He adds: “I think it’s the best thing that has happened at the flower market this year.”

Komet sales

With such innovations in mind, Alejandro Perez, CEO of Florida (US)-based Komet Sales (which specialises in helping companies in the floral industry make the technological shift to e-commerce), claims that we are currently undergoing the long-overdue “digitisation of the floral industry.”

He observes, for instance, that many companies are now making 20 per cent of their sales online “with an eye to growing these numbers in years to come.”

He adds: “E-commerce, when used right, can become a potent tool for the sales team. Sales teams that understand this can leverage their e-commerce to grow their business and provide new options for their customers. Purchasing departments have a new challenge: keeping up inventory levels that make it exciting for their customers to buy from.”


Louis van Dijke, commercial manager for Oriental Group, points out that the firm (which, historically, has mainly focussed on B2B) is currently developing a new, wholly owned online sales platform which, by 2023, will see the creation of ‘a one-stop-shop for Oriental-branded products’.

Louis van Dijke, commercial manager for Oriental Group, points out that the firm (which, historically, has mainly focussed on B2B) is currently developing a new, wholly owned online sales platform which, by 2023, will see the creation of a one-stop-shop for Oriental-branded products.

One-stop-shop for oriental-branded products

Louis van Dijke, commercial manager for Oriental Group – a grower of bonsai trees, cacti, and Lucky bamboo based in Bleiswijk, The Netherlands – points out that the firm (which, historically, has mainly focussed on B2B) is currently developing a new, wholly-owned online sales platform which, by 2023, will see the creation of “a one-stop-shop for Oriental-branded products.”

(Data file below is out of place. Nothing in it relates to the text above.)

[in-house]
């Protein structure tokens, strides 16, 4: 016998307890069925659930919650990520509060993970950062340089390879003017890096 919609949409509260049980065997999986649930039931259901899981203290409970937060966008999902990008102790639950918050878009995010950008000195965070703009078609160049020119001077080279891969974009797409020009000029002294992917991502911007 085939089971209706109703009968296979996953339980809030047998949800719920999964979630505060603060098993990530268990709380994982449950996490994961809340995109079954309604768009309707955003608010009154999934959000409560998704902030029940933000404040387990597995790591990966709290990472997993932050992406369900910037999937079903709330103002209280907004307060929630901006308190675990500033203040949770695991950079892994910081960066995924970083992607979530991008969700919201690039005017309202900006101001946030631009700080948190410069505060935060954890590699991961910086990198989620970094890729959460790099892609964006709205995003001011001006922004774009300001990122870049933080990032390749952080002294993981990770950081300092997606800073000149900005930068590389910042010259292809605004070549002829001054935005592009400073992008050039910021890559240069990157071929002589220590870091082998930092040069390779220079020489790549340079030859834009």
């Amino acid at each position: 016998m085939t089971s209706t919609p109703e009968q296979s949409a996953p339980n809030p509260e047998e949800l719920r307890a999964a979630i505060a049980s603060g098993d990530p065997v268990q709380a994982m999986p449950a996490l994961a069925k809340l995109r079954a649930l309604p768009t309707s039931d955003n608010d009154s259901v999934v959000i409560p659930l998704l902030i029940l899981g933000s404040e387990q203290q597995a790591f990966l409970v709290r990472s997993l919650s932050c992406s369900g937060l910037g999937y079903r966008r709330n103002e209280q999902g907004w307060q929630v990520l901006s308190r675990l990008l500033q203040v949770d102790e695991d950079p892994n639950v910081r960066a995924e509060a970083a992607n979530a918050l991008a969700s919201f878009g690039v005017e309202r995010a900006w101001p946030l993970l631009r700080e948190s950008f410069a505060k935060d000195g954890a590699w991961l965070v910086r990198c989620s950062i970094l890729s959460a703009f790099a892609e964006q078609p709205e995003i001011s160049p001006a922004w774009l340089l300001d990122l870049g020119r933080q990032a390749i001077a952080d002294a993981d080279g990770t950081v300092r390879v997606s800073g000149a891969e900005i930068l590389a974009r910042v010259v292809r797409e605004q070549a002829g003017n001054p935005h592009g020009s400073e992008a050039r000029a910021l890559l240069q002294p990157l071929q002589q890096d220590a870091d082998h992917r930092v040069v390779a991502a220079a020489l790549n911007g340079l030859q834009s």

He explains: “We are currently working with our trading partners to optimally deliver our products to consumers via web shops of these partners – processing our range in the packaging of Oriental Group.”

Van Dijke notes that this new service will require Oriental Group’s team to consider the end-consumer’s needs.

“The sale of B2B is completely different to a sale on a B2C webshop. For example, when a consumer orders digitally, they have the expectation of the image on the webshop. The actuality of the product’s image during the different seasons of nature is of enormous importance.”

Timing is paramount

Grower Rosy Hardy of Hardy’s Cottage Plants in Hampshire, UK, set up her online shop 15 years ago. Then, online sales accounted for 5-10 per cent of revenue.

Although Hardy’s online sales have calmed down compared to the giddy heights of the first lockdown, they are growing steadily and currently represent somewhere between 35-40 per cent of total sales.

She observes, “It [e-commerce] is something that, as a business, we need to concentrate on. A lot of it is about managing our staff. We have staff who can multitask – managing our stock so it can go out to our online customers. “The plant has got to have a good enough root on it for it to be able to arrive in good condition. So, it’s about monitoring the stock – getting it in the ground at the right time, making sure listed it’s online at the right time and ready to go out to people at the right time.”

Indeed, there is a lot to consider when buying and selling online, but with careful planning and business management, floriculture firms are successfully utilising e-commerce technologies.